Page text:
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This Vermont home uses more than 8 wood species for a Scandinavian vibe

“They wanted light, bright, and modern, with nods to Scandinavian design,” says designer Teri Maher. Equally important was incorporating local and sustainable materials.

In the seating area, the Ethnicraft sectional is from Lekker Home in the South End; the leather chair and river stone-shaped ottomans are from Room & Board. “The ottomans are a nice way to add color to the space,” Maher says. In the kitchen, natural terra cotta peeks through the hand-painted Tabarka Studio tiles, which Maher installed in a random pattern. “The lines echo those of wood screen without over repeating it,” the designer says. Local studios Stauffer Woodworking and Flywheel Industrial Arts made the maple-topped stools for the peninsula.Photograph by Liz Daly/styling by melaÑio gomez

Teri Maher’s clients, a family of four who live in a Boston Queen Anne Victorian, craved something completely different for their split-level town house near Vermont’s Sugarbush Resort. “They wanted light, bright, and modern, with nods to Scandinavian design,” Maher says. Equally important was their shared desire to incorporate sustainably made products and materials, preferably from local sources. “I really care about the environment, energy efficiency, and social justice, and so do these clients,” Maher explains.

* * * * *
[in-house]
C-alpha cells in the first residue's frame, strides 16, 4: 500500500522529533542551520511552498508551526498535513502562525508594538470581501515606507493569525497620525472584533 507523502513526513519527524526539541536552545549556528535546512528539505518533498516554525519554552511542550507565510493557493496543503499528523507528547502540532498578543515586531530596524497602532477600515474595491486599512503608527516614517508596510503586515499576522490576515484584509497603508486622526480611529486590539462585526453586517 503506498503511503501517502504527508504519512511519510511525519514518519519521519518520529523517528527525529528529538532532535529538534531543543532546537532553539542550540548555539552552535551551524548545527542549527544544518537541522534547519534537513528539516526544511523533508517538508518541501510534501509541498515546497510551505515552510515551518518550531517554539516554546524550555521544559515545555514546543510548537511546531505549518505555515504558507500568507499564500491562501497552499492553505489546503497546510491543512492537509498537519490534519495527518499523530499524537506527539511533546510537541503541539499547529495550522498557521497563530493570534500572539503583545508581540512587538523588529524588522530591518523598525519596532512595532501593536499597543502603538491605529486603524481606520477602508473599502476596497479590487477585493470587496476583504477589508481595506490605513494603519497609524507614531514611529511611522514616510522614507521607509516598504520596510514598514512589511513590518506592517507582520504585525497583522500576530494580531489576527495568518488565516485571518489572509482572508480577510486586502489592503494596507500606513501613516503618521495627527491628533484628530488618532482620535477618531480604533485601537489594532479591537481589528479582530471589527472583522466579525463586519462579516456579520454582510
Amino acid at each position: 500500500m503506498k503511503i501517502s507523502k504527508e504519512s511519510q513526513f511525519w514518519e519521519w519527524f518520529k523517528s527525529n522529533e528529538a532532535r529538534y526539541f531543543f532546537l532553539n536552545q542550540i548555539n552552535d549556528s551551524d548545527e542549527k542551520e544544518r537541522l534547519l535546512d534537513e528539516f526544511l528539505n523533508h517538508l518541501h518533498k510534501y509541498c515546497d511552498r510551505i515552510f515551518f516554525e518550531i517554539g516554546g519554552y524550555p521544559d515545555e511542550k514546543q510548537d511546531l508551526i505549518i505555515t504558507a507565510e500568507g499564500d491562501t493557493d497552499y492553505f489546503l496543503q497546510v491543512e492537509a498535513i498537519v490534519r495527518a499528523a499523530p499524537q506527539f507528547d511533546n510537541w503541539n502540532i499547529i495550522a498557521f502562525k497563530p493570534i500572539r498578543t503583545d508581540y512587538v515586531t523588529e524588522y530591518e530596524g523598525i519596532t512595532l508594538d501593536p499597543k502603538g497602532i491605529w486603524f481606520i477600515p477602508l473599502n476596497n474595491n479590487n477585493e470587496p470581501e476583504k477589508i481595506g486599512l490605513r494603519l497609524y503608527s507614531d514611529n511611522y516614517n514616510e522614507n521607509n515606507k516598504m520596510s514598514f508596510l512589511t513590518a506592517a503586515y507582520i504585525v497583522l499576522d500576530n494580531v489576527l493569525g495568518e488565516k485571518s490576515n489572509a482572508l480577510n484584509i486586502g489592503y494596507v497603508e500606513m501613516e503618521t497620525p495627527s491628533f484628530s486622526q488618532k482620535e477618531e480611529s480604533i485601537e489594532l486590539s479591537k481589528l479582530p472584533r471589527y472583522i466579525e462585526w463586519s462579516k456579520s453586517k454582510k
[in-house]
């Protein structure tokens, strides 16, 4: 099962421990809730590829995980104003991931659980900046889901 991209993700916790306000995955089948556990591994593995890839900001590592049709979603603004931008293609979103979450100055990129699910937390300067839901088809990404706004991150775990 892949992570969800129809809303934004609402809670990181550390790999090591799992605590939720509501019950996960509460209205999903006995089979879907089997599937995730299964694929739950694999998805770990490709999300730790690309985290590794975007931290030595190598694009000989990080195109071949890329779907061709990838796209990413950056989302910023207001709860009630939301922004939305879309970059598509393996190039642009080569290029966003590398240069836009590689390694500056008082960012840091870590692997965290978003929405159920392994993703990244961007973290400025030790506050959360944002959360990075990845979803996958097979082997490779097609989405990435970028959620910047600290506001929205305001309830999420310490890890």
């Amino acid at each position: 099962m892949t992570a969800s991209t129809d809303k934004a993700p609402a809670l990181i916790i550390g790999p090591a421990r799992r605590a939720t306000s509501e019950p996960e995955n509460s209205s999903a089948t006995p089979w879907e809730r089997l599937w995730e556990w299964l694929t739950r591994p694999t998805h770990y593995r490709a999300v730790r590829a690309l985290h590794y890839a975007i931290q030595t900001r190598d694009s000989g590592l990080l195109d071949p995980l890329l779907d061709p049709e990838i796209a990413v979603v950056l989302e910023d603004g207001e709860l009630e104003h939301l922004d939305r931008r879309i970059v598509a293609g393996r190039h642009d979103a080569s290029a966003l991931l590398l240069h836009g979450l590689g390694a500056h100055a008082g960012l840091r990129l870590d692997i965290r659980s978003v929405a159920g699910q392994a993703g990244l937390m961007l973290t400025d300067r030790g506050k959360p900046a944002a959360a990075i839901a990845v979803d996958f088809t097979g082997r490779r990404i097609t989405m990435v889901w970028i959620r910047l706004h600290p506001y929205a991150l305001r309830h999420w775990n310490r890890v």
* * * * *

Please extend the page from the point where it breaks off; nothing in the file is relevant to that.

That the design would embrace a medley of warm woods — more than eight different species are featured — was established at the start. Bold swaths of earthy hues rounded out the palette after the client fell for an abstract-patterned fabric with burnt orange, mustard, dusty rose, and moody blue. They’re the colors of the Vermont landscape,” Maher says.


The sauna in the primary bath, which has a hemlock exterior and cedar interior, is a favorite feature of the homeowners.Photograph by Liz Daly/styling by melaÑio gomez

The Scandi-meets-New England sensibility is apparent from the first step onto the local slate floor. Thanks to Maher, the Green Mountains are visible straight ahead, through a pine screen with an offset geometric design that replaced a coat closet. “[The clients] said, ‘We bought a place in the mountains, let’s see the mountains!’” Maher says. “The natural light we gained was a bonus.”

Capturing those views, however, took more effort than opening up the coat closet. Four steps down, in the open concept living space, Maher raised the roof to add a dormer. The move allowed for another row of windows above the existing openings, increasing the overall height. “Before, you could only see the mountaintop if you were seated near the window,” the designer says.

The comfy 13-foot sectional, which comes to just below the sill so as not to block the picture windows, provides ample seating for friends who head north with the family. A new fireplace with a locally made cast-concrete surround — flanked by niches lined with maple built-ins — is a low and quiet arrangement that doesn’t divert attention from the views or compete with the kitchen.


In the kitchen, the native rustic-grade maple upper cabinets and hand-painted terra-cotta tile backsplash are the stars. “The raw wood nods to Scandinavia, but with a Vermont material,” Maher says. Simple slab fronts highlight the material’s rustic look, but in a way that still feels modern.